Here’s Why Your Teeth Might Be More Sensitive in the Summer—And the 3 Things You Can Do About It

Photo: Getty Images/MesquitaFMS
For most of us, summer is the season of vacations, warm weather, and time outdoors. However, for some folks, they face a dreaded season of increased teeth sensitivity. In fact, 11.5 percent of the population suffers from dentin hypersensitivity, according to research from the Journal of Dentistry, and this number may even be higher when undiagnosed cases are factored in. For some, the summer is the time of year that symptoms are most apparent.

What is teeth sensitivity?

A big player in tooth sensitivity is gum recession, which happens when your gums have pulled away from your tooth, exposing your root surface, explains Whitney DiFoggio, BS, RDH, better known as Teeth Talk Girl. “When your root surface is exposed, the dentin tubules on your tooth (similar to the pores on your face) are open, so they feel extra sensations when touched by a typically cold stimulus.”

Experts In This Article
  • Whitney DiFoggio, RDH, registered dental hygienist and founder of Youtube channel, Teeth Talk Girl and

Each of the tiny pore-like tubules house small nerve endings that run through the different layers of the tooth. When something stimulates them, it causes an uncomfortable sensation.

“Beyond gum recession, enamel erosion, orthodontics, large fillings, new crowns, and even teeth whitening, can also cause sensitivity,” adds the registered dental hygienist. Fortunately, it’s generally something that comes and goes, and rarely lingers or lasts a long time.

Why are our teeth more sensitive in summer?

Summer months can trigger sensitive teeth simply based on what we typically eat and drink— ice cream, popsicles, cold drinks, and all those delicious cool treats we don't have as often when temps are lower.

“In addition, dehydration is more likely to occur in the summer, which means less saliva, leading to higher chances of bacteria overgrowth,” says DiFoggio.

And beyond our daily food and beverage consumption, many of us add routines like whitening our teeth for that "perfect summer smile," particularly since it's the season of weddings, graduations, and Instagram-worthy vacations. This can play a big role in sensitivity too.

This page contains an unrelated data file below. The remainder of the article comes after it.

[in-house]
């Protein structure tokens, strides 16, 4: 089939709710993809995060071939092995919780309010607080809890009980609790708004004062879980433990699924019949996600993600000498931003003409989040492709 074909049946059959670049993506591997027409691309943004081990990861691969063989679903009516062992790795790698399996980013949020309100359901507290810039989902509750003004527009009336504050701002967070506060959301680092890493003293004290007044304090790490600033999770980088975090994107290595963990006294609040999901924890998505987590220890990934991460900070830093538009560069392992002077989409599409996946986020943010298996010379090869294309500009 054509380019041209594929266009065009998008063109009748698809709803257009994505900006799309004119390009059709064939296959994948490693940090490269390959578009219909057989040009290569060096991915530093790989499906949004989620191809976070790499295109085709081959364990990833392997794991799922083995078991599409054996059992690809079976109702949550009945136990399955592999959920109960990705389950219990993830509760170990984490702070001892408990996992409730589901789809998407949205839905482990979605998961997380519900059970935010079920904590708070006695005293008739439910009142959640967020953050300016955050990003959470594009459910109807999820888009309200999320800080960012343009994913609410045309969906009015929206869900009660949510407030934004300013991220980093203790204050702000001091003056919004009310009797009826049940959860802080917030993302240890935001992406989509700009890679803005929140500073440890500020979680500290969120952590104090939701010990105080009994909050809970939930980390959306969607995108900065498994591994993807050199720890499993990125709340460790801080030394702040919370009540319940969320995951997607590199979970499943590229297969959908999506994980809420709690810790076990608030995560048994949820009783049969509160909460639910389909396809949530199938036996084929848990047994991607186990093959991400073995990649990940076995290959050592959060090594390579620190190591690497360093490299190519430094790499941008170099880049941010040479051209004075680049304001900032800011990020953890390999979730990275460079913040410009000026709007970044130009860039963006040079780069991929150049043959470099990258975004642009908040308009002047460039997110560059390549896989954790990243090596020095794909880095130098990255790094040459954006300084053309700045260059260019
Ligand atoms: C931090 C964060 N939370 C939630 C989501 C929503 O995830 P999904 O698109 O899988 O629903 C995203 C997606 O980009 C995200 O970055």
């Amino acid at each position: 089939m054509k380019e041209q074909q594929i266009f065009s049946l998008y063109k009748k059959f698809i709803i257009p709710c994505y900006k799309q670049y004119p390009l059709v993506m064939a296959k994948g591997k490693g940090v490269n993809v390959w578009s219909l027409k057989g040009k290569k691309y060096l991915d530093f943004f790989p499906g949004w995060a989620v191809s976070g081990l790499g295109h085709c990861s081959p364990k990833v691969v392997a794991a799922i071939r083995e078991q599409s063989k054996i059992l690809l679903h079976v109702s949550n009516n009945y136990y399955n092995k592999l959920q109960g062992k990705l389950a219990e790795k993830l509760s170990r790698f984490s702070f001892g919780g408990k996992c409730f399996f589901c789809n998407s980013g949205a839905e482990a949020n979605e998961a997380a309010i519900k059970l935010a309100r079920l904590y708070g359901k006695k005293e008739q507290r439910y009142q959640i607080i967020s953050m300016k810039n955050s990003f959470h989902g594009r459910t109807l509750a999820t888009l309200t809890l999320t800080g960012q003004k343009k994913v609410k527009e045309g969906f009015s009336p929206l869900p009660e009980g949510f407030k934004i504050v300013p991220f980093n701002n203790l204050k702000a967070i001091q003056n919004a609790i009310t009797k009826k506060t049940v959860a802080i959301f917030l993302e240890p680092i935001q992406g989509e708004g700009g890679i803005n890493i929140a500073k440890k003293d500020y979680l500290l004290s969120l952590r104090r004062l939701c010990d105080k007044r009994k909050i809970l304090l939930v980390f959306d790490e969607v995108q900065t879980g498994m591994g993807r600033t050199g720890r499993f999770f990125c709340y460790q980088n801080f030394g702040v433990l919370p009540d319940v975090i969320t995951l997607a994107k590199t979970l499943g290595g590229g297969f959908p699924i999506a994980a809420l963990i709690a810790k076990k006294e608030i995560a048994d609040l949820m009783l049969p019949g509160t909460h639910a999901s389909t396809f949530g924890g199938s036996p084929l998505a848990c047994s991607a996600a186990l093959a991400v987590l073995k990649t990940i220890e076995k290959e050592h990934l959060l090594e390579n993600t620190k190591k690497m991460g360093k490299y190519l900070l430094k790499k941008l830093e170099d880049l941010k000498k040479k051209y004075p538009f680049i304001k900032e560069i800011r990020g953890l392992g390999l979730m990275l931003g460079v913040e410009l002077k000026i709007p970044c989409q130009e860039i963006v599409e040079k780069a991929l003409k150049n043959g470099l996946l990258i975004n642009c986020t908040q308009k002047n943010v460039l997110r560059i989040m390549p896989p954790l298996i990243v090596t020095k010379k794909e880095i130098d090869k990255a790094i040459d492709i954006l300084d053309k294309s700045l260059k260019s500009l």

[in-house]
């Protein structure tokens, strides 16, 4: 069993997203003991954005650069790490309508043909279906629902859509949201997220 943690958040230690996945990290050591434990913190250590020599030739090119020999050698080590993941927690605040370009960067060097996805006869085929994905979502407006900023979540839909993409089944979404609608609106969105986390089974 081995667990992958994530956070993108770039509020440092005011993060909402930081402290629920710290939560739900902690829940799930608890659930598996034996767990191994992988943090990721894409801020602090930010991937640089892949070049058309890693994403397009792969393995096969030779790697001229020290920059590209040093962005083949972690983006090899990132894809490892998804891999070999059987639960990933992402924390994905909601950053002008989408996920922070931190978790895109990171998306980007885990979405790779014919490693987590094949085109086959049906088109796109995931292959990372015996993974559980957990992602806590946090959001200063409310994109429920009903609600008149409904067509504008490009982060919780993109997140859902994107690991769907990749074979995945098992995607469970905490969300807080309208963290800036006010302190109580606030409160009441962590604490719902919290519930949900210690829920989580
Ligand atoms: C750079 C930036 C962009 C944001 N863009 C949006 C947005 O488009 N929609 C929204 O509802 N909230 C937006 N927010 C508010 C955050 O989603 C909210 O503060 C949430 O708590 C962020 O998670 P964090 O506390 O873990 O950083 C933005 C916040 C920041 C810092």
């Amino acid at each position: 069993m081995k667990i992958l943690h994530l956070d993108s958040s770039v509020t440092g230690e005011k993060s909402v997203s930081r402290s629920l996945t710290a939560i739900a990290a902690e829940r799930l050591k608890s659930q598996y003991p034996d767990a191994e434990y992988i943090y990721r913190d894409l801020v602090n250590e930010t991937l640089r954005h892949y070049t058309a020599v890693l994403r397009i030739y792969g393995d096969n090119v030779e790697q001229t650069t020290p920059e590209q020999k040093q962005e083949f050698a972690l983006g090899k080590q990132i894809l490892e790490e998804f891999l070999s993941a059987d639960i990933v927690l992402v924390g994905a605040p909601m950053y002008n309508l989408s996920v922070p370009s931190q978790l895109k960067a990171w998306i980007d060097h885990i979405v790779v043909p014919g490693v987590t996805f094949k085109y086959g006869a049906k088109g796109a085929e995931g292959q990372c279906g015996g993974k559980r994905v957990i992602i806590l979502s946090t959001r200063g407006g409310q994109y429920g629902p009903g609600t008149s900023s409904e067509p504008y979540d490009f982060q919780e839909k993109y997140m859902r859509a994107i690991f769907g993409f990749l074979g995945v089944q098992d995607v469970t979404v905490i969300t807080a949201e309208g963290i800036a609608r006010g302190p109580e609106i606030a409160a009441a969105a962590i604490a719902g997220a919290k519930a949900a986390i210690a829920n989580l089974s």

Dealing with tooth sensitivity? Here are 3 ways to combat it

Scale back teeth whitening and cold food and drinks

37 million Americans used teeth whiteners in 2020, according to Statista. And the trend is set to continue with the cosmetic tooth bleaching market expected to increase by $941 million from 2021 to 2026.

Beyond limiting cold food and drink consumption, DiFoggio encourages teeth whitening fans to cut it down and perhaps even ask their dental provider for a different concentration of whitening products if they're feeling increased sensitivity. “Whether you have gum recession or not, be sure to scale back or stop using any type of whitening products, including whitening toothpaste, as it only makes your teeth more sensitive,” she warns.

Use sensitivity-relief products

Saying no to that delicious gelato scoop on a hot summer’s day can be hard, so using sensitivity-relief toothpaste and products may help. “These toothpastes work by clogging the dentin tubules,” says DiFoggio.

How do you know if it will actually work? She suggests looking for the working ingredients of stannous fluoride and potassium nitrate when purchasing products that say they help with sensitivity. “I always tell my patients to make sure they have at least one of those ingredients, and that they don’t contain whitening additives like peroxide,” DiFoggio says.

Sensodyne Fresh Mint Sensitive Toothpaste — $12.00

$12 for a two-pack of 4 ounce tubes

This ADA-approved toothpaste includes both stannous fluoride and potassium nitrate as active ingredients.

Request a flouride treatment

So you’ve cut out cold food and beverages, and switched from whitening to sensitivity-friendly products. If you're still experiencing pain, it may be time to book an appointment with your dental office.

“Some dentists offer fluoride varnish treatments that can provide months of sensitivity relief, and they can also prescribe a prescription-strength toothpaste,” says DiFoggio.

But most importantly, booking that appointment will help rule out anything else that might be causing your pain. “Sensitivity is typically caused by gum recession," she says, "but checking in with your dentist will is the best way to ensure it’s nothing more serious.”

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